“Over the past couple of weeks we’ve seen an increase in the number of malnourished children needing treatment,” Doctors Without Borders’ Iraq country director Manuel Lannaud said in an interview released on the group’s website last July. “It isn’t a problem of access to food. The malnutrition we see here is primarily due to the scarcity of infant formula.”
Wrote Lannaud, “International organizations like UNICEF and the World Health Organization (WHO) promote breastfeeding … provide infant formula, but only by prescription. We believe that distributing infant formula in a conflict situation like Iraq is the only way to avoid children having to be hospitalized for malnutrition.”
The aid organization was clear that it was indeed all for breastfeeding. But it was also about saving lives, not about sticking to policy.
“We also encourage mothers and tell them how important breastfeeding is, but if they need formula, we give it to them,” the group’s Iraq director wrote.
Shortly after I wrote about this issue, an aid worker who has spent a career focused on helping those facing conflict wrote to me to say that the issue had been one they had thought a lot about – with real anguish.
“I have recollections of staring blank in the face of local partners as we said no to baby formula with no good reason other than policy,” this aid worker wrote.
Doctors Without Borders went further in the Lancet earlier this year. The group defended itself against the idea that simply giving out formula was the problem.
“We encourage the adaptation of emergency interventions to reflect the feeding practices of the population, before trying to address the underlying behavioral practices,” the authors wrote in a letter the Lancet published. “Many of the women took the decision not to breastfeed before the war; others had a reduction in breast milk production because of the effects of the war. Their reasons are varied and are their own; hence, the utmost responsibility is to respect their choices in our interventions.”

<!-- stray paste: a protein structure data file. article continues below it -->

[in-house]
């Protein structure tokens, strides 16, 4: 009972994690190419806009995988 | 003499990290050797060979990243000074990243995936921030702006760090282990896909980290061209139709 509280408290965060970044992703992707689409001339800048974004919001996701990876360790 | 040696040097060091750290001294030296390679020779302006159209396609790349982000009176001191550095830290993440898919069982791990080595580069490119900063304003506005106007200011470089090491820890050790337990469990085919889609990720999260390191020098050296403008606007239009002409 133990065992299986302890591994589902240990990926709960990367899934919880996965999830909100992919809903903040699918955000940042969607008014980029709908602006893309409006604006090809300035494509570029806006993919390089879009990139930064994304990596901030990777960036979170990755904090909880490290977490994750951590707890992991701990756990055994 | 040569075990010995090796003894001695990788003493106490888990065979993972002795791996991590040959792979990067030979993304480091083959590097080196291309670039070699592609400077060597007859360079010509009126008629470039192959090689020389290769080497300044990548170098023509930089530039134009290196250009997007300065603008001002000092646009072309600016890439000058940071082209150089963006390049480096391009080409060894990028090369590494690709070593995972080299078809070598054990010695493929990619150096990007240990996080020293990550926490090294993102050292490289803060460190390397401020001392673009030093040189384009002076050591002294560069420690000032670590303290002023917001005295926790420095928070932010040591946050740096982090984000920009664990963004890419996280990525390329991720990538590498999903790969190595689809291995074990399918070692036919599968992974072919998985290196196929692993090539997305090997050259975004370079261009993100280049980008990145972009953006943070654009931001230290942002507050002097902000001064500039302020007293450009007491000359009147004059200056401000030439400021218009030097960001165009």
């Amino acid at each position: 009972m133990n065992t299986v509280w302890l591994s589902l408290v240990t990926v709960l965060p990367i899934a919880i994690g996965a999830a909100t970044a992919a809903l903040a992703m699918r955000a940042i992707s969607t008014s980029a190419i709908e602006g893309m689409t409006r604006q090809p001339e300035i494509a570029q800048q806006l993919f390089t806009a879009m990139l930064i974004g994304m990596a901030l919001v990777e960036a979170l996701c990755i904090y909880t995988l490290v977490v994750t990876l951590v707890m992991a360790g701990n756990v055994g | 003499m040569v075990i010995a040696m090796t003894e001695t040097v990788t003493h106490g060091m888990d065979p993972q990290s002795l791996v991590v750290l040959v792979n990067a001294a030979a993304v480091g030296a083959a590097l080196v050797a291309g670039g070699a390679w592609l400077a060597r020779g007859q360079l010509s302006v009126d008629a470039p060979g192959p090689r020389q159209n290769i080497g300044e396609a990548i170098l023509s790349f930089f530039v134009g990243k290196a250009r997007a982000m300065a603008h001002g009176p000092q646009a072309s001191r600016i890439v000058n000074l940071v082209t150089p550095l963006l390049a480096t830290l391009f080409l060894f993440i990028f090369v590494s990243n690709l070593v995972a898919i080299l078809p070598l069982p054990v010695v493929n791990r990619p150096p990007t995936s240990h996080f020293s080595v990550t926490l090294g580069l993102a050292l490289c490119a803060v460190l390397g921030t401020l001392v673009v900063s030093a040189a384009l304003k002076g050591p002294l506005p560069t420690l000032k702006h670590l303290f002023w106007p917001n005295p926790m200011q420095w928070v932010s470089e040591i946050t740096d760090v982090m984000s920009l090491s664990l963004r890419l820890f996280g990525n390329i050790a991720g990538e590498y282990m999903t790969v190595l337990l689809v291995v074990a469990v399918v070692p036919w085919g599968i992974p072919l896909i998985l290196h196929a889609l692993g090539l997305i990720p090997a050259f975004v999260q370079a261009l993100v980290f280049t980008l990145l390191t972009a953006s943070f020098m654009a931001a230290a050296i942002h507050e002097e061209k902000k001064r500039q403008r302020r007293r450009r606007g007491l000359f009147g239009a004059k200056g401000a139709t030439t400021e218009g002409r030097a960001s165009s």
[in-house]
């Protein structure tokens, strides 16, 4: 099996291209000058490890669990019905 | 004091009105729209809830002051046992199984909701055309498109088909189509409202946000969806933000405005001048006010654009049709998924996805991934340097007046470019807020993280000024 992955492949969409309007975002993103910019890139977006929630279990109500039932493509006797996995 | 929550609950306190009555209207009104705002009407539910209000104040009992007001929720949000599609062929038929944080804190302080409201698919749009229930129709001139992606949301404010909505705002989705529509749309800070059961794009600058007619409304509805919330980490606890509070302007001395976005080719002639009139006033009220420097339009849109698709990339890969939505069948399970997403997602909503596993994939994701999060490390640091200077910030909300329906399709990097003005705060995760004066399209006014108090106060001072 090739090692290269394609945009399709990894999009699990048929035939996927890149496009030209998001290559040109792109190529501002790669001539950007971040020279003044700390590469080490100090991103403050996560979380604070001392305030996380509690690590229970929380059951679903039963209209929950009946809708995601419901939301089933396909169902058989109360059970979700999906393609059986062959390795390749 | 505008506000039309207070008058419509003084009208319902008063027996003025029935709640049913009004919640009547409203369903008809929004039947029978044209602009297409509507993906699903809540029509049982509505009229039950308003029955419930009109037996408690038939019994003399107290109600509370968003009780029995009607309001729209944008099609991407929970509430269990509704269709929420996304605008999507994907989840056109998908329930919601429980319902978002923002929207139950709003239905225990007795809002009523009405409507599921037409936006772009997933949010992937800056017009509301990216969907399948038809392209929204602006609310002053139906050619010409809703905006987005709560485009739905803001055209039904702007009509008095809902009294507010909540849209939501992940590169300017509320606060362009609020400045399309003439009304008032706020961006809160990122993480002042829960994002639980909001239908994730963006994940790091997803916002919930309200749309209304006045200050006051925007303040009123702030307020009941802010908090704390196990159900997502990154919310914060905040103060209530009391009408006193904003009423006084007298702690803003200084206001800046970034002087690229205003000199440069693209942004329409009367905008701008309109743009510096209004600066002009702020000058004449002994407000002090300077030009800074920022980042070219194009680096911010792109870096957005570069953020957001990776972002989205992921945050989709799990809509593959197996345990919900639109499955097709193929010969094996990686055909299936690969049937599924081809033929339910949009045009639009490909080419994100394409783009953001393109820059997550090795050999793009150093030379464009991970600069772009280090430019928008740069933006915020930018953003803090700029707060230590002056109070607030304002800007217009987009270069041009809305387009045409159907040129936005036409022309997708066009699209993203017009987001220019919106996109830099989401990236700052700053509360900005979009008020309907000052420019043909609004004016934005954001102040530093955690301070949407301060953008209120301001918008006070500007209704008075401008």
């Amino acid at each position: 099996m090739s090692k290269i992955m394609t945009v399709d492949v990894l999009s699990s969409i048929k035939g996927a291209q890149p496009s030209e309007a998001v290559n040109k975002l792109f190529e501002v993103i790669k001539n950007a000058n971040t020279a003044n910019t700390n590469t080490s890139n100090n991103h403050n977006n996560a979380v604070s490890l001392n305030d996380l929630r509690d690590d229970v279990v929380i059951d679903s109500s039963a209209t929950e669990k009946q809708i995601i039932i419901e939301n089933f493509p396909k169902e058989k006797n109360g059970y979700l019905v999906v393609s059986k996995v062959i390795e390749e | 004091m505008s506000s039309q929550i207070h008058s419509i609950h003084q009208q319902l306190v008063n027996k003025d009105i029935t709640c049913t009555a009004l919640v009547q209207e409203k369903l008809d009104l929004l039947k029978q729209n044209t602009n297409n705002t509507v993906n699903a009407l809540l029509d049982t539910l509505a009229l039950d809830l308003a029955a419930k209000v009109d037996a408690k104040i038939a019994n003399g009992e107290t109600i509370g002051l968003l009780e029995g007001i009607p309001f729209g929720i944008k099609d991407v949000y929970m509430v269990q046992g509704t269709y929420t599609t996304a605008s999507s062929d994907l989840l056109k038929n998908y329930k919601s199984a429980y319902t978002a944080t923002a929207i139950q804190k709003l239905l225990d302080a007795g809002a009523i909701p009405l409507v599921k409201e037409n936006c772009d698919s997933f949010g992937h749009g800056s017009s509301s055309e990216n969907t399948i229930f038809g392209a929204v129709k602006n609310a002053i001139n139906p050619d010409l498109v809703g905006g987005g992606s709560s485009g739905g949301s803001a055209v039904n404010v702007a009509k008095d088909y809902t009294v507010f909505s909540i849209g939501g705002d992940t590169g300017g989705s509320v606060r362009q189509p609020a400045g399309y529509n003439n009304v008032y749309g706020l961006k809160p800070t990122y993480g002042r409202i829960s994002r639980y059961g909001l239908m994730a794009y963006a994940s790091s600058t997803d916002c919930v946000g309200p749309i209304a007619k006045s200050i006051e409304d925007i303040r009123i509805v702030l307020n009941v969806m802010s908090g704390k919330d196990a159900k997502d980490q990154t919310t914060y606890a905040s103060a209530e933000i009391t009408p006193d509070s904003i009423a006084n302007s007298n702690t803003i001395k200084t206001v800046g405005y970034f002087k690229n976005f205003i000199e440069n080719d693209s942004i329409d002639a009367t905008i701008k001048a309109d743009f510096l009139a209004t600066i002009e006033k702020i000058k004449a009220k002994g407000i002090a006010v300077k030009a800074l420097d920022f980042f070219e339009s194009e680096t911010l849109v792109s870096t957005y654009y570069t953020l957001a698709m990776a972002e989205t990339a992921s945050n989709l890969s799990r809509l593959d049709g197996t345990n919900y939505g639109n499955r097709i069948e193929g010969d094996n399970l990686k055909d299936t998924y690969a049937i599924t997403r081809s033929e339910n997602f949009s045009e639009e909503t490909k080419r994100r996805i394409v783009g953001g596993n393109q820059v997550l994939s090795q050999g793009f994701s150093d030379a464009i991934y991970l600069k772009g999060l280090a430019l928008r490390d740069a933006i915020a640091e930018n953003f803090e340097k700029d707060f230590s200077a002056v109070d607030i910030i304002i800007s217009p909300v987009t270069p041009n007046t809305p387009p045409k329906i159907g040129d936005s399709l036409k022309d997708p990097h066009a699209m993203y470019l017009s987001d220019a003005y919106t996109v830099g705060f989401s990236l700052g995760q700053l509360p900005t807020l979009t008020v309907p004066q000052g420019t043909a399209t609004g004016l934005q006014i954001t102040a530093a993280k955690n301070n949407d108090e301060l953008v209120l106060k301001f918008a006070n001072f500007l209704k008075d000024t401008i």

Indeed, that is the critical point. Yes, it is important to educate and inform women about the benefits of breastfeeding and to help them understand its advantages. But when does the mother get a say? And when it comes to saving lives, how is it that those who are giving the care must treat formula as something requiring a prescription rather than as a means to saving lives?
As the Doctors Without Borders authors continued a few months back, “Timeliness of the response is a crucial factor, particularly when the prevalence of severe malnutrition reaches a quarter of the infant population younger than 6 months. Emergency responses should be adapted to population practices to ensure the accessibility and safety of adequate infant feeding and thereby avert avoidable deaths.”
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Those on the ground, not in Geneva, should be able to best decide how to help those in need. And while breastfeeding is both important and praiseworthy, at some point women, too, get a say in how to feed their children. Aid workers have seen it firsthand and mothers know it.
And instead of getting caught up in the geopolitics of it all, the rest of us could – and should – use this moment to really consider how best to help women in some of the world’s most challenging places. On their terms, and reflecting their realities, not only ours.